Not only why, though, but how to fix it. But first,
Lakers 111, Houston 98
The Lakers always get accused of being "too soft" to win a title. I think it's time we remove the word "soft" from the adjective list when describing this Laker team. Derek Fisher threw a solid hip check and knocked down Luis Scola, a player twice his size, following some technical fouls a few seconds earlier. I think the amount of contact in basketball is dumb, and the entire technical/flagrant foul situation is handled poorly. But if Fish getting ejected (and probably suspended for game 3) is what it takes to wake up the non-Kobe Lakers, then I'm all for it. Scola earned it, too, and as far as I'm concerned, if Fisher hadn't thrown up his arms as he stepped into him, it would've been a personal foul.
Here come the "Lakers are dirty" calls. First they're soft, then they fight back, and they're dirty. Uh huh.
Beyond that, LA got good play from Pau Gasol and great play from Kobe Bryant, but the rest of the supporting cast refused to really show up. I liked Shannon Brown and Jordan Farmar after Fisher was ejected, and I think both of them are currently shooting better and are definitely better defenders than Fish at this point. If Farmar learns to finish at the rim and Brown can keep up some defensive pressure, the Lakers are probably a better team with Brown/Farmar running the point than Fisher, at this point.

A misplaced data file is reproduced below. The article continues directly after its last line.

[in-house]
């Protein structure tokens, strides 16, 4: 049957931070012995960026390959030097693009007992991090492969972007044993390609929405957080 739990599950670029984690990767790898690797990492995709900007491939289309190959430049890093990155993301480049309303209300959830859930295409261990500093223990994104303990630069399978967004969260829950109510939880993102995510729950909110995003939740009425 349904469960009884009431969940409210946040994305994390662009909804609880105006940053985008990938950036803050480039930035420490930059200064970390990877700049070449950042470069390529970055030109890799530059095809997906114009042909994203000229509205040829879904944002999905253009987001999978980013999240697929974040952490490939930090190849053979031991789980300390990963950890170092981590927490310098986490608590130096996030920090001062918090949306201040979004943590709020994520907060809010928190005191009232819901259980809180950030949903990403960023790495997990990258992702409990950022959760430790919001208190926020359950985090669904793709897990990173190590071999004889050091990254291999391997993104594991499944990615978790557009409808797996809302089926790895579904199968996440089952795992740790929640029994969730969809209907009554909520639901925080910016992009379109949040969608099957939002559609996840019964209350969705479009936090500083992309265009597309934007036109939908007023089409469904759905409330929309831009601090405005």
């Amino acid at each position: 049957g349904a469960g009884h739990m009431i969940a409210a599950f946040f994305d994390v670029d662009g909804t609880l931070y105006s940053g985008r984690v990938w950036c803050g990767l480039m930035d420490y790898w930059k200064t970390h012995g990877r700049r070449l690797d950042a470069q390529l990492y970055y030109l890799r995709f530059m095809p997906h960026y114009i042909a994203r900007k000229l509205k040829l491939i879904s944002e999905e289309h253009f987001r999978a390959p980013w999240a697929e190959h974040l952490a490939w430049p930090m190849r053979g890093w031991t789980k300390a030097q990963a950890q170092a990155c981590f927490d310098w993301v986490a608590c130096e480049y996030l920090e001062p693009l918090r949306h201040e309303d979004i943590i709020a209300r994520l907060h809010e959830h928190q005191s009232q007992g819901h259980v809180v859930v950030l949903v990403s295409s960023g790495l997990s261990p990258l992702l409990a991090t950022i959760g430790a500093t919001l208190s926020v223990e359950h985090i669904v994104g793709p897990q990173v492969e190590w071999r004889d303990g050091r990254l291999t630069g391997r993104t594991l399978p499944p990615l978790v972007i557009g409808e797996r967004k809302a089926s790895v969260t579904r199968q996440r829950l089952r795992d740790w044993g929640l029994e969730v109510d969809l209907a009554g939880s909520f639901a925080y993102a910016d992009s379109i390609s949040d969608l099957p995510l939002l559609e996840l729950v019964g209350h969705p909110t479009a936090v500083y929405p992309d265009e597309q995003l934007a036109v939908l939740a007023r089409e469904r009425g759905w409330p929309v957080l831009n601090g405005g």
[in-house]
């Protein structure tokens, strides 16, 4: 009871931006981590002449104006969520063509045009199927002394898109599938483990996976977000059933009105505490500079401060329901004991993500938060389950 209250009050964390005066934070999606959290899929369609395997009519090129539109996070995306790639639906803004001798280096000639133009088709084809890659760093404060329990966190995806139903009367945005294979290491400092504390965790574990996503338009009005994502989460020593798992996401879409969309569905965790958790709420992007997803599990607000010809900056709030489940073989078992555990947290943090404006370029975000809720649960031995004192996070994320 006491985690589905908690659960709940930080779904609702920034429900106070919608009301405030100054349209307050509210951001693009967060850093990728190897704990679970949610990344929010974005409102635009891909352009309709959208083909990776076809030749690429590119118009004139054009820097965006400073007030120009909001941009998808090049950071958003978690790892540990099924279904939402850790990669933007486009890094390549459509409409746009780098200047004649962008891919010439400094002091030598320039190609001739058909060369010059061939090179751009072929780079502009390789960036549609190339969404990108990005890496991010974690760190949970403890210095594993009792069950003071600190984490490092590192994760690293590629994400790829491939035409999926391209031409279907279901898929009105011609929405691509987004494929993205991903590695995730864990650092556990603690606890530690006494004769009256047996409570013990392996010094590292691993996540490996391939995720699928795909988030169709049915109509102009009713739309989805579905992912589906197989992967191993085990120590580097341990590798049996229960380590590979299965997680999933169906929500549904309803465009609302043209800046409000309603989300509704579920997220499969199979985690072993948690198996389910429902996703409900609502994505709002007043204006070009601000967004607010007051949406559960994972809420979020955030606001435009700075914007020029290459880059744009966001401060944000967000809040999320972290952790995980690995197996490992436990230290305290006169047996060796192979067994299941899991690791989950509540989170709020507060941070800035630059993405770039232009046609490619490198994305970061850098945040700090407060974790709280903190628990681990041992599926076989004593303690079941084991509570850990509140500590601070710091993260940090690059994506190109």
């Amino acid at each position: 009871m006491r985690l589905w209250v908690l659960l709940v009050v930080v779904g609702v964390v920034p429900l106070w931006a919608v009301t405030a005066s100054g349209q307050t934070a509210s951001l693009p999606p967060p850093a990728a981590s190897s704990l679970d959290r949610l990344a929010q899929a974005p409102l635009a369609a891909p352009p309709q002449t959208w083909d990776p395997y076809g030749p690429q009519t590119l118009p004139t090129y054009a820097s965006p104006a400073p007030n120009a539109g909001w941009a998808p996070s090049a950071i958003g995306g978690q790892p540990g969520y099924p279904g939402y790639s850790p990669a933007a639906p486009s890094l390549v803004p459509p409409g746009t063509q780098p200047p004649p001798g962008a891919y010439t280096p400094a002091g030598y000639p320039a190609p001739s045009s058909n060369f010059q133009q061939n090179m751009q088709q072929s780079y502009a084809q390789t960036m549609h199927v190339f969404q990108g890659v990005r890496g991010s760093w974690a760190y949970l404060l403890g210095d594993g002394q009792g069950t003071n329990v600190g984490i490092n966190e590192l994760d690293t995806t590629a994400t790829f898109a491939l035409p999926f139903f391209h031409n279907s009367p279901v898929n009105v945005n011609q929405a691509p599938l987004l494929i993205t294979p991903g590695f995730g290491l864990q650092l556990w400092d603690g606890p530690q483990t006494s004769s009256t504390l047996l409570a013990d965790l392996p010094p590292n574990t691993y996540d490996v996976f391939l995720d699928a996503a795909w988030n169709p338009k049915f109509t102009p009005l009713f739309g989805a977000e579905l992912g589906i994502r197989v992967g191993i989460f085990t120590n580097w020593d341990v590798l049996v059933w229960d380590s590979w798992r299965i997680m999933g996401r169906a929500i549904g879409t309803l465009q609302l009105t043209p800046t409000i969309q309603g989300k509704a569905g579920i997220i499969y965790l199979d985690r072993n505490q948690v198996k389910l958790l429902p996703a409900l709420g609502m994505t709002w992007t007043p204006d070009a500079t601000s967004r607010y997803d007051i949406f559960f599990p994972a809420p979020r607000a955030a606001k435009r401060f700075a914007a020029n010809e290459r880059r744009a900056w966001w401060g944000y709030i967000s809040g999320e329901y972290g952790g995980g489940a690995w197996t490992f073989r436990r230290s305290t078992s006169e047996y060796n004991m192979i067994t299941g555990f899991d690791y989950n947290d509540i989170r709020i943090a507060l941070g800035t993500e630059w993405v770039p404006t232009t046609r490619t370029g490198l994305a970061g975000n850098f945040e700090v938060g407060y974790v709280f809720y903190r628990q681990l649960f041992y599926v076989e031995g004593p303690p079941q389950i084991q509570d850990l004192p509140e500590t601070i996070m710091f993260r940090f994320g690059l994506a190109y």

I'd also like to point out the obvious, here. Officials lose control of games by growing more or less aggressive with the whistles. After the triple technicals and the Fisher ejection, the idiot referees started calling incidental contact fouls, and the game got chippy and out of control. In soccer, referees have the tendency to get stricter as the game goes on. If the game starts a little chippy, it ends with 6 players having been thrown out. It's wrong. All an official has to do is be consistent, and calling ticky tack fouls does not improve the level of play or reduce overall aggression.
I think the Lakers can win this series, but I'd really like to see a concerted effort with regards to inside presence. They need to stop settling for threes which just aren't falling, need to stop settling for midrange jumpers which just aren't falling, and need to start playing defense when they're not shooting well. Basketball basic #1: Park a tall player in the painted area and get him the ball. I don't think Bynum is being used properly, nor Gasol.
Anglels 1, Toronto 13
Anthony "AAA" Ortega allowed 6 runs on 6 hits and 3 walks in 1.1 innings, and wasn't helped by Rafael "AA" Rodriguez giving up a three-run homer to Vernon Wells upon entering in the second. Justin "DFA" Speier allowed 5 runs on 3 hits and 4(!) walks in 2 innings, and also managed to nearly get ejected for hitting a batter with a forkball travelling at the leisurely pace of 77 mph. Umpires are dumb. Mike Scioscia argued, though, and succeeded in getting tossed.
The offense was inconsistent, but that's what you get when you're in a 7-0 hole in the second inning. This was a throwaway game with Ortega facing off against Roy Halladay, so I didn't expect a whole lot. I don't think I expected to lose by 12, though.
Why the NBA sucks